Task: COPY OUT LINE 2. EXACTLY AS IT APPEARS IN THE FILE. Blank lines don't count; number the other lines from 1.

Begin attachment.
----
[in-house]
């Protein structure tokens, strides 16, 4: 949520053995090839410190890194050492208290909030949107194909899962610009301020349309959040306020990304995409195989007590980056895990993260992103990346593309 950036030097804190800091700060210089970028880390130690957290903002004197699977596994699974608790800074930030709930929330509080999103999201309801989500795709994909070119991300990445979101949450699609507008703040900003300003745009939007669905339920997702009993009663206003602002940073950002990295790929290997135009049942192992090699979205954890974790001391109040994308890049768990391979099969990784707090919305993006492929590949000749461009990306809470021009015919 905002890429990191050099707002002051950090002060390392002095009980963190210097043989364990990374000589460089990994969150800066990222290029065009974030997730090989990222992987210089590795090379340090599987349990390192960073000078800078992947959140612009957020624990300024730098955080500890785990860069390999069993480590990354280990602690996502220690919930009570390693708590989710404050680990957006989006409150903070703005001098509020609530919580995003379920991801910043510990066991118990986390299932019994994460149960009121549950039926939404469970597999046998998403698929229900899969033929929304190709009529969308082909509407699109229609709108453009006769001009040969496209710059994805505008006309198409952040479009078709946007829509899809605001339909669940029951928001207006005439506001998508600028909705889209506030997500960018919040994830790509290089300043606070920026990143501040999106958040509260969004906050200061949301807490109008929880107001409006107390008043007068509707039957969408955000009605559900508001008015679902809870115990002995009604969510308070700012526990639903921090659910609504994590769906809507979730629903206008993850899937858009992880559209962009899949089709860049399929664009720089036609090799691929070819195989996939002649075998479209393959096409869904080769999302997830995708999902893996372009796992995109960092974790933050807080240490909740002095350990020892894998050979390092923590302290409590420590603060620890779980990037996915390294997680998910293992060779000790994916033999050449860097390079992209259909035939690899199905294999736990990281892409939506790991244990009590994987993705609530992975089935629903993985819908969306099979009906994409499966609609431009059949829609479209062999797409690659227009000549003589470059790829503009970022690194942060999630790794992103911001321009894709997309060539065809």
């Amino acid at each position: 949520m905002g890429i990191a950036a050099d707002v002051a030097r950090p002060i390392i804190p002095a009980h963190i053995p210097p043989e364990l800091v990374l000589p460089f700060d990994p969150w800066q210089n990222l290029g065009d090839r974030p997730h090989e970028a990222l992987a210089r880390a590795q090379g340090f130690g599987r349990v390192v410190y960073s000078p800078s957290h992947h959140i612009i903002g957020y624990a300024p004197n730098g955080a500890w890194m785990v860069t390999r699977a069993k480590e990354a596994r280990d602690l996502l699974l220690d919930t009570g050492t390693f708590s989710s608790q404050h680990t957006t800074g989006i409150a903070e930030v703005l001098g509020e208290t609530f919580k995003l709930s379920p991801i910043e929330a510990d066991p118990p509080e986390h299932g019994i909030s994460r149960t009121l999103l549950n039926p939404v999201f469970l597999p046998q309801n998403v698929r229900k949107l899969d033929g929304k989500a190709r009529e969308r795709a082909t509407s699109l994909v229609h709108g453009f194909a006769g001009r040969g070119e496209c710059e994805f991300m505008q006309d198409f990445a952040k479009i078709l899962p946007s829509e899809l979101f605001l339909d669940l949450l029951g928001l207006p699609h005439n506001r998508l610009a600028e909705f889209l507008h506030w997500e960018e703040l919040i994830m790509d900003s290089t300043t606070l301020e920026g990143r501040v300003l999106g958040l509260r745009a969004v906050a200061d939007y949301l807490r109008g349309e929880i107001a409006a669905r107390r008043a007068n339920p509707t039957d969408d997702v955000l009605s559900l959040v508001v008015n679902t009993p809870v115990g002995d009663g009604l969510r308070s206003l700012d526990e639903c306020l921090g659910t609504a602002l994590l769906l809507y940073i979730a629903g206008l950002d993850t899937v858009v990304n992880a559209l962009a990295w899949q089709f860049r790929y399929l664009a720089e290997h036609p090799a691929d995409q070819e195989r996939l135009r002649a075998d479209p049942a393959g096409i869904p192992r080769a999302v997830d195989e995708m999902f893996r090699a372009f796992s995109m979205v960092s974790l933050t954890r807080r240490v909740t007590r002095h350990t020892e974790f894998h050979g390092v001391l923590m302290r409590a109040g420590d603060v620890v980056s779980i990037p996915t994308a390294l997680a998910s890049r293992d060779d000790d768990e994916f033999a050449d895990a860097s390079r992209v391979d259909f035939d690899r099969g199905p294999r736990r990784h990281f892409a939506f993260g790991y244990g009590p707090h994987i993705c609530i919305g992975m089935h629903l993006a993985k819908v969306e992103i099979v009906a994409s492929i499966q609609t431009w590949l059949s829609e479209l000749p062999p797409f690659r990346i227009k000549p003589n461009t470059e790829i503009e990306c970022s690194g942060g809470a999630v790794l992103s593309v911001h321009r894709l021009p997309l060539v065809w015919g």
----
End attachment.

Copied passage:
């Protein structure tokens, strides 16, 4: 949520053995090839410190890194050492208290909030949107194909899962610009301020349309959040306020990304995409195989007590980056895990993260992103990346593309 950036030097804190800091700060210089970028880390130690957290903002004197699977596994699974608790800074930030709930929330509080999103999201309801989500795709994909070119991300990445979101949450699609507008703040900003300003745009939007669905339920997702009993009663206003602002940073950002990295790929290997135009049942192992090699979205954890974790001391109040994308890049768990391979099969990784707090919305993006492929590949000749461009990306809470021009015919 905002890429990191050099707002002051950090002060390392002095009980963190210097043989364990990374000589460089990994969150800066990222290029065009974030997730090989990222992987210089590795090379340090599987349990390192960073000078800078992947959140612009957020624990300024730098955080500890785990860069390999069993480590990354280990602690996502220690919930009570390693708590989710404050680990957006989006409150903070703005001098509020609530919580995003379920991801910043510990066991118990986390299932019994994460149960009121549950039926939404469970597999046998998403698929229900899969033929929304190709009529969308082909509407699109229609709108453009006769001009040969496209710059994805505008006309198409952040479009078709946007829509899809605001339909669940029951928001207006005439506001998508600028909705889209506030997500960018919040994830790509290089300043606070920026990143501040999106958040509260969004906050200061949301807490109008929880107001409006107390008043007068509707039957969408955000009605559900508001008015679902809870115990002995009604969510308070700012526990639903921090659910609504994590769906809507979730629903206008993850899937858009992880559209962009899949089709860049399929664009720089036609090799691929070819195989996939002649075998479209393959096409869904080769999302997830995708999902893996372009796992995109960092974790933050807080240490909740002095350990020892894998050979390092923590302290409590420590603060620890779980990037996915390294997680998910293992060779000790994916033999050449860097390079992209259909035939690899199905294999736990990281892409939506790991244990009590994987993705609530992975089935629903993985819908969306099979009906994409499966609609431009059949829609479209062999797409690659227009000549003589470059790829503009970022690194942060999630790794992103911001321009894709997309060539065809």